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In Council Bluffs, neighbors happy to see flood water recede: 'Hanafan Park was designed to flood'

Posted at 5:00 PM, Jul 05, 2024

COUNCIL BLUFFS, Iowa (KMTV) — Waters along the Missouri River in Council Bluffs are receding, but parts of River's Edge Park are still closed. One thing noticeable to neighbors, now — the smell.

  • "I don’t think it will take long for that to subside also but between the rotting stuff and just the sewage that’s been in the river, it’s, you know, it's a little smelly,” Carol Horner said.
  • Friday was sunny and metro area residents enjoyed the sunshine along the river. Aleks Dinaro and Brendon Allen live in downtown Omaha and were riding their Onewheel boards along the river.
  • “At least in Omaha and, right here, across the bridge in Council Bluffs. We had it pretty easy, I’d say,” said Aleks Dinaro.

BROADCAST TRANSCRIPT:

The barriers are still up and there’s still some standing water along the Missouri River but that hasn’t stopped neighbors in Council Bluffs from getting out and enjoying the sunshine. I’m your Southwest Iowa neighborhood reporter, Katrina Markel.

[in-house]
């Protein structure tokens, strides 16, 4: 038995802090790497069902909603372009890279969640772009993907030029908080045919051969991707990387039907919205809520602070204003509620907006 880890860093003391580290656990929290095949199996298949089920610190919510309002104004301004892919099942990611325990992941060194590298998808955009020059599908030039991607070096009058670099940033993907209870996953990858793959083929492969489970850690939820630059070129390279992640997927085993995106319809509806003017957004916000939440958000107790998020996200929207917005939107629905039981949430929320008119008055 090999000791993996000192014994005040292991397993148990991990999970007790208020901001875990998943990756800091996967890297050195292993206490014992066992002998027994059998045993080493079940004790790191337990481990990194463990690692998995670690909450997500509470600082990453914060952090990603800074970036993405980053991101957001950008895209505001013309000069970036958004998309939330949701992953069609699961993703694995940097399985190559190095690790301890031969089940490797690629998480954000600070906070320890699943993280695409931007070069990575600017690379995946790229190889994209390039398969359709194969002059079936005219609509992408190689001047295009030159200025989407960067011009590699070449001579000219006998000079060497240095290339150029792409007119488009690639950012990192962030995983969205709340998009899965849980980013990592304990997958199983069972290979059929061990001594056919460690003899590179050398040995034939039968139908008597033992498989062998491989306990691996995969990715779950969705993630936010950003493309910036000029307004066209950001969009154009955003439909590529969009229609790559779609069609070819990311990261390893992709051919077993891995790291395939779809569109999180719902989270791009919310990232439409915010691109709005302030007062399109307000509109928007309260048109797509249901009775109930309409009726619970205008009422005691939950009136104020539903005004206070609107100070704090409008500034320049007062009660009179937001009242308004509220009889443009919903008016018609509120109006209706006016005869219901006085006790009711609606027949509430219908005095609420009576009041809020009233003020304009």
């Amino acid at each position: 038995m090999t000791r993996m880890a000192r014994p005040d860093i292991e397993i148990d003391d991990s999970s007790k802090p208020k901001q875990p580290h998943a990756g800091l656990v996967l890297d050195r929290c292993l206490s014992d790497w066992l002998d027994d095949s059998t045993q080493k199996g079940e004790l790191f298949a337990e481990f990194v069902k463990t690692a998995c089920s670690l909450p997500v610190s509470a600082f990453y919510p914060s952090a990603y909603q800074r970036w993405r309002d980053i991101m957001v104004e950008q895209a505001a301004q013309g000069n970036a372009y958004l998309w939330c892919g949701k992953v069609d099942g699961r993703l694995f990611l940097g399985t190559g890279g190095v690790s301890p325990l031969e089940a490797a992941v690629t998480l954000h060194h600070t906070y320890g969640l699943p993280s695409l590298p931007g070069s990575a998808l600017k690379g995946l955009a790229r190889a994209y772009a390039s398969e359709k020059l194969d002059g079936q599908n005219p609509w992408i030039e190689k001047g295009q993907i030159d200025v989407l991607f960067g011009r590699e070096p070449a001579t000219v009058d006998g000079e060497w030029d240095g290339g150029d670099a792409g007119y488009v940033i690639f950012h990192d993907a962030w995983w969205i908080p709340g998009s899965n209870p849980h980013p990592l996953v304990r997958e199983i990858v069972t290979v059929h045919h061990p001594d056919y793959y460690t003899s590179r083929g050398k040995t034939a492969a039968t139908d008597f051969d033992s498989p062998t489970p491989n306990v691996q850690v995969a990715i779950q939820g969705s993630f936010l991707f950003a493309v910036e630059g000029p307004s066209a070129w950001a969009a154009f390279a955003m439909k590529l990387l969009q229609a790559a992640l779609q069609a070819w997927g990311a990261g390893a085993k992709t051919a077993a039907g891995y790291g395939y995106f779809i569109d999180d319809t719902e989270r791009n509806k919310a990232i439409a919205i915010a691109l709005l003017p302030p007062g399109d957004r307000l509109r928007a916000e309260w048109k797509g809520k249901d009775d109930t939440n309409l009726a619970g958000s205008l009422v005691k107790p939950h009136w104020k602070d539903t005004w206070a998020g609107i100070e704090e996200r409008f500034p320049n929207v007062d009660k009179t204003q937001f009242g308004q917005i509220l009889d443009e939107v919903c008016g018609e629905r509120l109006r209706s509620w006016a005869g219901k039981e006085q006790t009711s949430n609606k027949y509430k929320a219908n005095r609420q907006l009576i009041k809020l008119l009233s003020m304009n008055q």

And I spoke to some folks who say they know the river is just going to do this sometimes.

“Hanafan Park was designed to flood.”

Carol Horner lives along the Missouri River in Council Bluffs.

“I have the best backyard in all of Council Bluffs...”

Remembering past floods, Horner says she wasn’t worried about the flood mitigation in Council Bluffs this time around, but...

“It’s the smell. I don’t think it will take long for that to subside also but between the rotting stuff and just the sewage that’s been in the river, it’s, you know, it’s a little smelly,” Horner said.

Nebraskans Margie Polenz and Alan Kohles said it’s the first time they’ve seen the flooding on the Iowa side of the river, but one of their favorite spots in Bellevue has been underwater.

Kohles: “We saw that it was all the way out of its bank over there, so it’s crazy.”

Polenz: “And Hayward Park is a place that we just love to eat our dinners there and it's just all underwater. And it just almost makes me cry.”

“At least in Omaha and right here, across the bridge in Council Bluffs. We had it pretty easy, I’d say,” said Aleks Dinaro.

Dinaro and Brendon Allen live in downtown Omaha ride their Onewheel boards along the river.

Katrina Markel: “Did it get in the way of being able to...?”

Brendon Allen: “Ride? Definitely. There was different routes, streets were closing down...”

I talked to Dennis Dofner, the manager of the streets and sewers division with Council Bluffs Public Works. He says some roadways remained closed. Big Lake Road still has three feet of water over it.

The good news: with Missouri River levels receding, other bodies of water like Indian and Mosquito creeks are also going down.

Aleks Dinaro: “So now we’re glad that’s going away so hopefully we’ll be able to get back down there at some point.”